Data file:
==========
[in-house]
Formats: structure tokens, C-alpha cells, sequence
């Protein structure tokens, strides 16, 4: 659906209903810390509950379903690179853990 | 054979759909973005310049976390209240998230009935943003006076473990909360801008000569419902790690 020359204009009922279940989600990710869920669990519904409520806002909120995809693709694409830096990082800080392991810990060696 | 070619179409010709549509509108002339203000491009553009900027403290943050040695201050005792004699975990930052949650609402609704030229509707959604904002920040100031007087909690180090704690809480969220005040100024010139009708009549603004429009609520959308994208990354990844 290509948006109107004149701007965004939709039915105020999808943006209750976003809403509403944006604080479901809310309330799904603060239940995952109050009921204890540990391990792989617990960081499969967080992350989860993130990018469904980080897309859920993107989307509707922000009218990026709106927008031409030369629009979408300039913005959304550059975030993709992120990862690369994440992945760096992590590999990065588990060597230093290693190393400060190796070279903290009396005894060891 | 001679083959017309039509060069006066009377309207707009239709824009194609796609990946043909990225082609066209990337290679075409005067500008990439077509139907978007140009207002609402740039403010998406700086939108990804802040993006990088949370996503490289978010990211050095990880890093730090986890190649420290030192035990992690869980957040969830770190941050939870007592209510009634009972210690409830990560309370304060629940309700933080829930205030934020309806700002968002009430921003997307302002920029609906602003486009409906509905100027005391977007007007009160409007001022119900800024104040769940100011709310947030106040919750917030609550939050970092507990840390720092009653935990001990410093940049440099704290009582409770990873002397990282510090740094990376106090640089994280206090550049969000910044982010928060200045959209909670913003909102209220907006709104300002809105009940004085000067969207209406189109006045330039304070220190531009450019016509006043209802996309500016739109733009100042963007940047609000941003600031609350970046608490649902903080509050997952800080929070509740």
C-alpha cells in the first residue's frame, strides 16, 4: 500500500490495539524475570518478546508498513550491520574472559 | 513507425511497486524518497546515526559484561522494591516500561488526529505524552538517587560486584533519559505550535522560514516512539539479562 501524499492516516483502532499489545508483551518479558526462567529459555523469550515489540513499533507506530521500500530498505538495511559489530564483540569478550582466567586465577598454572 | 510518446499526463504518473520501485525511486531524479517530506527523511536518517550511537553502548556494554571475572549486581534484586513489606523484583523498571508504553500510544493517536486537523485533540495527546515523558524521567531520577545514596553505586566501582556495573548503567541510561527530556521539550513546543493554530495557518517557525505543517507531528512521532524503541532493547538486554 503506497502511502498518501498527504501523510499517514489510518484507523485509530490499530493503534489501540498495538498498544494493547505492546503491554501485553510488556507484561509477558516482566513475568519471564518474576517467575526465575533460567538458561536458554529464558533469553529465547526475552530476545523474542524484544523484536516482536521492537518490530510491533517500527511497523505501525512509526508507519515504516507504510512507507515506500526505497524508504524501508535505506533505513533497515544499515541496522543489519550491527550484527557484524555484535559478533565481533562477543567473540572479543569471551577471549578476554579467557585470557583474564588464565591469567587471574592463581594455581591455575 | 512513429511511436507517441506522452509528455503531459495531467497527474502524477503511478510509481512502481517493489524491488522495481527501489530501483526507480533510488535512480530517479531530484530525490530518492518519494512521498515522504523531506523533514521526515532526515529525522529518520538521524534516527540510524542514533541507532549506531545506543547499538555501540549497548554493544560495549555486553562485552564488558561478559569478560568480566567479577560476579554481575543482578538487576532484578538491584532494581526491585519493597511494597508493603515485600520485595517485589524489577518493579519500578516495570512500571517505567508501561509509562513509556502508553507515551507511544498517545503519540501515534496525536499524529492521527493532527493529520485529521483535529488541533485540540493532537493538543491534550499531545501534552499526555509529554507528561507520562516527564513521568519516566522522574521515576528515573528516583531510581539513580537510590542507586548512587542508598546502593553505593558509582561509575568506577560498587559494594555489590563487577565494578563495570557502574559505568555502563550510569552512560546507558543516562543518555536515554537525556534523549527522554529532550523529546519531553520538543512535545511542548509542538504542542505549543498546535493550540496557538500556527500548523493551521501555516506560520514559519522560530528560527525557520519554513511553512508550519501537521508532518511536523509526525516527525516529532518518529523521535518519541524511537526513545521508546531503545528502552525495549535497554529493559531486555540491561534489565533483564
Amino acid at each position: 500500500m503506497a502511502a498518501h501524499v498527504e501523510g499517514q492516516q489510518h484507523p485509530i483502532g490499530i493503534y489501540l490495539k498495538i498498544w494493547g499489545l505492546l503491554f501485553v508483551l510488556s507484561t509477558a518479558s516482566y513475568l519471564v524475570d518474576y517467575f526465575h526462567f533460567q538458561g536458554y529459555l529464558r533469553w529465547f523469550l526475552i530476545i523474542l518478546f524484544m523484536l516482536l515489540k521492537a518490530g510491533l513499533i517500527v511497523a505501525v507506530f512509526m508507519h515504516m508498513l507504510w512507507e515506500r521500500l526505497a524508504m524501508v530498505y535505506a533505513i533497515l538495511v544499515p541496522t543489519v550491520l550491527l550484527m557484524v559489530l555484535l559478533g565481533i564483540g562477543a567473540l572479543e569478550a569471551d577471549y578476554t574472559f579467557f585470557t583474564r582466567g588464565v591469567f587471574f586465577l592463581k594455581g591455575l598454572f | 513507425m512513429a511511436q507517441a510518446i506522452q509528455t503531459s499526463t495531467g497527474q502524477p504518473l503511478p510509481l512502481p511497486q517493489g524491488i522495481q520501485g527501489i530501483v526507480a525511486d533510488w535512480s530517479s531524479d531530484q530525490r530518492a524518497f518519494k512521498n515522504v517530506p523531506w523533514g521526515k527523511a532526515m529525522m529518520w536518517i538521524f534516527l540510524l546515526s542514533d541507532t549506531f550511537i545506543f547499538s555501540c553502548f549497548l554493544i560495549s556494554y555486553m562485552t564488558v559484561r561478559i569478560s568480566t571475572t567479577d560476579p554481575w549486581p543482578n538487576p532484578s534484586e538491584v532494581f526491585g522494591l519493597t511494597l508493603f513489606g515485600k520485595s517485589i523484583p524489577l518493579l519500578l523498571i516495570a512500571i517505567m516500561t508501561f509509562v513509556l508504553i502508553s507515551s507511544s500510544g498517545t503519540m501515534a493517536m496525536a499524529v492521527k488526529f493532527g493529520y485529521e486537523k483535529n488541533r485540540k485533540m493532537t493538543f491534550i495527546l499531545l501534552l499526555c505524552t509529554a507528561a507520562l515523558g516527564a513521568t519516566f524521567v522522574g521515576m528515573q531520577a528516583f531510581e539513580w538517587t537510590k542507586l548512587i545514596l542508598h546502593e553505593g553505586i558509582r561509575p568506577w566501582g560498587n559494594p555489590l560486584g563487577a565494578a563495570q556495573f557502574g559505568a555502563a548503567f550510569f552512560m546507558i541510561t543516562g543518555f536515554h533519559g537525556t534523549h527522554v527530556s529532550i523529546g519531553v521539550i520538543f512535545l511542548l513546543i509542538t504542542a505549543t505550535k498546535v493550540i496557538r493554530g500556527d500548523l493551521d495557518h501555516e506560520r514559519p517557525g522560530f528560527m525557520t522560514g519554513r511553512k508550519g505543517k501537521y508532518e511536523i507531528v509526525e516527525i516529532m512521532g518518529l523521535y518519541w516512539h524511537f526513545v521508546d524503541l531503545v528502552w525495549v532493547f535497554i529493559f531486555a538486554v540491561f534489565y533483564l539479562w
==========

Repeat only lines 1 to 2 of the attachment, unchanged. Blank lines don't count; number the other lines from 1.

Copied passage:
[in-house]
Formats: structure tokens, C-alpha cells, sequence